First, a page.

Eat Your Colors
You often hear that people eat with their eyes first. When a plate is beautiful, colorful, the appeal of the food speaks to our brain. When it’s dull, brown, boring, the lack of appeal does the same.
What you may not know, and what our brain by God’s perfect design is telling us, is that those colors are good for you. That each color has a purpose, provides specific vitamins and nutrients, and that a diet rich in the rainbow is so good for your overall health.
Fruits and vegetables that are deep red or pink contain a powerful antioxidant called lycopene. Lycopene is found in tomatoes, red and pink grapefruit, watermelon, papaya and guava. Diets rich in lycopene are being studied for their ability to fight heart disease and some cancers.
Orange fruits and vegetables like sweet potatoes, mangos, carrots, and apricots, contain beta-carotene. This carotenoid is a natural antioxidant that is being studied for its role in enhancing the immune system. The orange fruits and vegetables are also rich in Vitamin C and folate, and a B vitamin that studies are showing may help prevent some birth defects and will likely reduce your risk of heart disease.
Yellow fruits and vegetables like pineapple, corn, peppers, and pears, like the orange group, are high in essential vitamins and carotenoids. Pineapple is rich with Vitamin C, manganese, and the natural enzyme bromelain. Corn and pears are high in fiber.
You constantly hear it touted to have a diet that includes “leafy green vegetables”. The reason for this is because they are rich in the phytochemicals like lutein and zeaxanthin, and are loaded with essential vitamins, minerals, and fiber. Spinach, collards, kale and broccoli have antioxidant properties and are being studied for their ability to protect your eyes by keeping your retina strong. Also, research is being done on cruciferous vegetables like cabbage, Brussels sprouts, cauliflower, kale, and turnips to see if they may reduce the risk of cancer.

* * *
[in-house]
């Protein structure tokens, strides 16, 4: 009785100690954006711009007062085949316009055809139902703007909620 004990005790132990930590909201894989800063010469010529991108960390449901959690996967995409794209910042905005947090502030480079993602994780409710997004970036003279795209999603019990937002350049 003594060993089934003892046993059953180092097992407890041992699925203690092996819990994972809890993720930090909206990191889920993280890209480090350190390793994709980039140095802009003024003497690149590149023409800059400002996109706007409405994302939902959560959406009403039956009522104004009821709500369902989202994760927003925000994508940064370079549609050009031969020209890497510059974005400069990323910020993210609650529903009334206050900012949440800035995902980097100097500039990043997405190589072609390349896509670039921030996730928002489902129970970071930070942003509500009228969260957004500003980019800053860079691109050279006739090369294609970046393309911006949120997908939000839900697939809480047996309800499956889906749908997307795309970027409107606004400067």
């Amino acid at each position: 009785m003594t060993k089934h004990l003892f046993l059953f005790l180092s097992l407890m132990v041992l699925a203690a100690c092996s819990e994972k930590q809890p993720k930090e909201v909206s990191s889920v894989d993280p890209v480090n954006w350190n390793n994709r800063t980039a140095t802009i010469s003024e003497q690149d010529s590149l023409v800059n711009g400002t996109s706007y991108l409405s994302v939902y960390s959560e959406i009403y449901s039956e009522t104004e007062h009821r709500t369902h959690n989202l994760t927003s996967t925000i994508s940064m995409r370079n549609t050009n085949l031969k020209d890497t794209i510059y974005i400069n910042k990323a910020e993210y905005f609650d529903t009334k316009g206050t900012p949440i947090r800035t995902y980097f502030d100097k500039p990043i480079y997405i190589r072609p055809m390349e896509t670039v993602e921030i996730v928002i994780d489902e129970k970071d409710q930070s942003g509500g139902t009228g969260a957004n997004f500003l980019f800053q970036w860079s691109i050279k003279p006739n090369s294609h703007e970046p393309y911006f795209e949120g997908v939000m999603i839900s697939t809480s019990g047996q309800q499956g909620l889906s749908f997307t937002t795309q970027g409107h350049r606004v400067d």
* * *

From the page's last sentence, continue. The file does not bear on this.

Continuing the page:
Blue & Purple
Blues and purple fruits and vegetables contain health-enhancing flavonoids, phytochemicals, and antioxidants. Anthocyanins, a phytochemical, are pigments responsible for the blue color and are being studied for their role in the body’s defense of harmful carcinogens. Blueberries, in particular, are rich in Vitamin C and folic acid and high in fiber and potassium.
Pay attention to the plates you prepare for yourself and for your family. Look at what you are served in restaurants and fast food places. Is your plate a beautiful projection of the rainbow of fruits and vegetables that God has provided us for good health and nutrition, or is it dull, brown, colorless, and unappealing?
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